Also by Chancellor: Memorials of ST. JAMES’S STREET and Chronicles of Almack’s. New York: Brentano’s, 1922.

Charmley, John. The PRINCESS and the POLITICIANS Sex, Intrigue and Diplomacy, 1812-1840. London: Penguin Group, 2005. [This is actually about Princess Lieven, but talks about her issues with Princess Esterhazy.]

Gronow, Captain Rees Howell. Reminiscences of Captain Gronow. London: Smith, Elder and Co. 1862. Reprinted by IndyPublish.com, McLean, VA.

King, David. VIENNA 1814 How the Conquerors of Napoleon Made Love, War, and Peace at the Congress of Vienna. New York: Random House, Inc. 2008
.
Kloester, Jennifer. GEORGETTE HEYER’S Regency World. London: William Heinemann, 2005.

Quennell, Peter, ed. THE PRIVATE LETTERS OF PRINCESS LIEVEN TO PRINCE METTERNICH 1820-1826. New York: E. P. Dutton & Co., Inc. 1938.

Robinson, Lionel G., ed. LETTERS OF DOROTHEA, PRINCESS LIEVEN, during her Residence in London, 1812-1834. London: Longmans, Green and Co. 1902.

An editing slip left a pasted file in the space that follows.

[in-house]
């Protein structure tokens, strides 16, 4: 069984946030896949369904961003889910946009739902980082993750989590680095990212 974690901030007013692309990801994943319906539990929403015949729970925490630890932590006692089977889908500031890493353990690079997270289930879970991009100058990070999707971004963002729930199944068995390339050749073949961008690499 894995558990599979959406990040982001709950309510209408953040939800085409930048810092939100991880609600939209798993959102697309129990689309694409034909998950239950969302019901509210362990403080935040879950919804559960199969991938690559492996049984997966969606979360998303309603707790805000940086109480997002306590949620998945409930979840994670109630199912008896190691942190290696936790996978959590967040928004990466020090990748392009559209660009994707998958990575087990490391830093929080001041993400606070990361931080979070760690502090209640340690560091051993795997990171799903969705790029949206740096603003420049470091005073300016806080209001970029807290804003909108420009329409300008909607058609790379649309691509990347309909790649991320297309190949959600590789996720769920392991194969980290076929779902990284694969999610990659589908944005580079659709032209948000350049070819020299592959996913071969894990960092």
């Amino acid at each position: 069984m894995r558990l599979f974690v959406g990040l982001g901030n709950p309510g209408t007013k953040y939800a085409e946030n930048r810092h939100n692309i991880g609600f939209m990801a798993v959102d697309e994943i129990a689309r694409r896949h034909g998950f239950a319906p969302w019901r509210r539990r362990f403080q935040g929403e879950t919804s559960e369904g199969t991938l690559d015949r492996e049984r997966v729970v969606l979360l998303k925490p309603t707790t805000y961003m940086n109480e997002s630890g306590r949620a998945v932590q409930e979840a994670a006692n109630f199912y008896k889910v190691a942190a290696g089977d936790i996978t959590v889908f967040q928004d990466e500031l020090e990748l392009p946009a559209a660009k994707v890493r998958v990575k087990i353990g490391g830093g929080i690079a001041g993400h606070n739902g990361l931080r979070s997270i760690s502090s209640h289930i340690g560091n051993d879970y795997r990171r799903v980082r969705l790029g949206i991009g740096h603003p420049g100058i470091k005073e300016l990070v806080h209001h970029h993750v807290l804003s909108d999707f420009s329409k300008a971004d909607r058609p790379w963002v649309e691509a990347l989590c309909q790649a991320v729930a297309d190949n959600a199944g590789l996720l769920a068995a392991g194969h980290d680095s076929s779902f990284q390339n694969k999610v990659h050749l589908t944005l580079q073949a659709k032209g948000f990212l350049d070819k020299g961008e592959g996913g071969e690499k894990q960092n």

Candace Hern’s blog. “Leaders of Society and the Demimonde.” Princess Esterhazy (1794-?) http://www.candacehern.com/regency.htm

Unusual Historicals blog. “Fashionable People of the Regency- – Time for a Reassessment?” by Michelle Styles, posted 7/10/2012. http://unusualhistoricals.blogspot.com/2012/07/fashionable-people-of-regency-time-for.html

GoogleBooks.com. An Irish Beauty of the Regency by Frances Pery Calvert (the Hon. Mrs.) Great Britain: John Lane, 1911. Page 341. http://books.google.com/books?id=_LA_AAAAYAAJ&pg=PA341&lpg=PA341&dq=princess+esterhazy+regency&source=bl&ots=VfO–gHncf&sig=dpn5TZy–v898ruToxfX9z2Q6pY&hl=en&sa=X&ei=jw0gUe6vCpT09gTfzYHQCA&ved=0CDIQ6AEwATgU#v=onepage&q=princess%20esterhazy%20regency&f=false